Yeah, there is a fascinating "karmic" balance between what is right effort now, and skillfully surfing the momentum of habit within practice.

RE: Should I return to breath after noting? (Focus In Shinzen Young St
Answer
3/31/12 12:59 AM as a reply to Dominik J.
Dominik J:
Hi everyone,

(I hope this is the right category for this thread)

my name is Dominik, I have been practicing Vipassana for a year now, my main teacher is Shinzen Young. I practice 1 hour every morning, mostly what he calls "Focus In". I usually start by focussing on breath sensations at the nose until my mind is relatively quiet and concentrated, then I do this protocol right here.

My question are twofold

1) I have done a bit of samatha (focussing on breath) but most of my practice is vipassana. How do I find out whether to build concentration first or to go with the "dry" vipassana approach?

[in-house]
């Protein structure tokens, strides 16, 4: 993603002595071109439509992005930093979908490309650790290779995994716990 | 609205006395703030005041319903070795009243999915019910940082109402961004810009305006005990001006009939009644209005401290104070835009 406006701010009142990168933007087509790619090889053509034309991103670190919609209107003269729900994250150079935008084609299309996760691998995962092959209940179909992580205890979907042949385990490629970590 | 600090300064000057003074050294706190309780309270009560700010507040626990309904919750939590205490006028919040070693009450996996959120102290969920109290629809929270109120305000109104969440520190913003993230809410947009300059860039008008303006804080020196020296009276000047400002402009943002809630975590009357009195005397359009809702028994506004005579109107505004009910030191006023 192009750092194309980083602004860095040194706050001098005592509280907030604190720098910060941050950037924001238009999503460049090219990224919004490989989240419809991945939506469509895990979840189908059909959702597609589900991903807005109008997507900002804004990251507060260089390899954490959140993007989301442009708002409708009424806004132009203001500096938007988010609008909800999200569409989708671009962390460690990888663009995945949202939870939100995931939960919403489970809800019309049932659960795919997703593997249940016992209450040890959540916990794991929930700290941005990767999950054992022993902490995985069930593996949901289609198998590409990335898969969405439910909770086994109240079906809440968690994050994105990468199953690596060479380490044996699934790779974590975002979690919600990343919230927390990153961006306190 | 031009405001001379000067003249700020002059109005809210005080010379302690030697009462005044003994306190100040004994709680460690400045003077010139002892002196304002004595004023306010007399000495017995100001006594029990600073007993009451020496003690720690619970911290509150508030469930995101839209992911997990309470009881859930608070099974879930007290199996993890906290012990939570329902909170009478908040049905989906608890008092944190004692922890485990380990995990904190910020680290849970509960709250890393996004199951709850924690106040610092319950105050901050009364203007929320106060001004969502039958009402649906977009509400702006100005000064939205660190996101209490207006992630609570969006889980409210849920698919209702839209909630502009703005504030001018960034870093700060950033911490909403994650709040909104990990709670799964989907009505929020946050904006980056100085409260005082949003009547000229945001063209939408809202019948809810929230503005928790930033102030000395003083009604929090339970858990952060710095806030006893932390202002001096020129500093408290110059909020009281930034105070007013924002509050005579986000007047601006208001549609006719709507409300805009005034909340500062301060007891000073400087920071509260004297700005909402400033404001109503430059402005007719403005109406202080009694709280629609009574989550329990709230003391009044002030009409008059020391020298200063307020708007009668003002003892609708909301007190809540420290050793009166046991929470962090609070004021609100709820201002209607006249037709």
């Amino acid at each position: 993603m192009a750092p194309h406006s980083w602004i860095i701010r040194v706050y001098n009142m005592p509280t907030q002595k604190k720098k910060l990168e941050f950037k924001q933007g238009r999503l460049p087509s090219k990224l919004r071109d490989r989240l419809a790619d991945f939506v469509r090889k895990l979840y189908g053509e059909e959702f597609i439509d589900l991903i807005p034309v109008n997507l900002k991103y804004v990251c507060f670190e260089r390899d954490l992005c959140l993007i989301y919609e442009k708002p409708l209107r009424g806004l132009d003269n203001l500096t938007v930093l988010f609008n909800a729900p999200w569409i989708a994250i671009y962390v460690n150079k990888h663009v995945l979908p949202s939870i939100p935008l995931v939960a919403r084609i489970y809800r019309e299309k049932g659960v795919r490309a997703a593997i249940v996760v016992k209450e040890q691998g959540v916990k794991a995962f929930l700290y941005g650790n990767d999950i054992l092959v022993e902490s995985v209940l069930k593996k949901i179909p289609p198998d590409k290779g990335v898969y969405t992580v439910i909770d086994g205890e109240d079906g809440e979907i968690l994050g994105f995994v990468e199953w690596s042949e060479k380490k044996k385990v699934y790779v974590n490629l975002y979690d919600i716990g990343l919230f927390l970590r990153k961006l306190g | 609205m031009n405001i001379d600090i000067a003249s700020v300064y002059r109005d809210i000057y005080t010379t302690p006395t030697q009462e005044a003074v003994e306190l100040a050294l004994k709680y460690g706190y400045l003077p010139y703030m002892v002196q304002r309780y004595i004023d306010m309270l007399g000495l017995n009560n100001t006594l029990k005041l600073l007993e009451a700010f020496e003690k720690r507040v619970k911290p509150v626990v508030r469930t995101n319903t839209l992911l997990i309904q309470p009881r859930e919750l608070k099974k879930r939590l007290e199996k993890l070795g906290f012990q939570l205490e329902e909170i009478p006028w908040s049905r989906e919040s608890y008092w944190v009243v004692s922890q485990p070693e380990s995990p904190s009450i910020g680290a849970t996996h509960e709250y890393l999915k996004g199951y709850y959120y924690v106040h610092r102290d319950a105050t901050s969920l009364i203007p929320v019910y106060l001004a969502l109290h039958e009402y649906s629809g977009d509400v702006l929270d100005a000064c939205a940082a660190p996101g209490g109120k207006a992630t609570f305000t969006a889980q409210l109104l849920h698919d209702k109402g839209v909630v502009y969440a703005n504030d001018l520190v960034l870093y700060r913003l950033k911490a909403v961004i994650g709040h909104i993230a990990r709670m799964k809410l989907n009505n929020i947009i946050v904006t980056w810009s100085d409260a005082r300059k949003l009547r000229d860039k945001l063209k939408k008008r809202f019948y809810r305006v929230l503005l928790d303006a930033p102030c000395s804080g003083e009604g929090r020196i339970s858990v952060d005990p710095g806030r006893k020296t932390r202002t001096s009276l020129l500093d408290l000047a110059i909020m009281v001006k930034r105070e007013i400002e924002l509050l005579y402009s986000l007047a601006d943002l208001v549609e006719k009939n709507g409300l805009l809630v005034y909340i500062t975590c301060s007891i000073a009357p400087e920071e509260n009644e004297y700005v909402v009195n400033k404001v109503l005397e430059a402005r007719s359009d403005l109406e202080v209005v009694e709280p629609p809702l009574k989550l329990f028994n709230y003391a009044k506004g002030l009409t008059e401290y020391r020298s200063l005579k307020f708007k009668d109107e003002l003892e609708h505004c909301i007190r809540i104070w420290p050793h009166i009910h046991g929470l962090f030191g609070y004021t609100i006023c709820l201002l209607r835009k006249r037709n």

2) I notice many other teachers recommend going back to breath after each instance of noting an arising object. Shinzen advocates sort of a spread out awareness from which you focus on objects when they arise. I focus on them for a while if they dont vanish and from that I move on to other objects that arise. What's the best choice between those two options.

Thanks everyone for answars and best wishes to all of you
Dominik

1. I found this answer helpful: http://dharmatreasure.com/dharma-talks/qa-amount-of-concentration-needed-for-enlightenment/
2. The sensations of the breath is rather Focus Out because it's a physical sensation and unless there are sensations there associated with emotion it would fall under the Focus Out method, more specifically Feel Out. Shinzen changed the labels he teach you view them here if you are not familiar with them http://www.shinzen.org/Retreat%20Reading/NT_GB_1.65.pdf
I don't know what's best but if you work according to Shinzens instruction you would not go back to the breath, you would just work with See In, Hear In, Feel In or Do Nothing. Or a combination of those.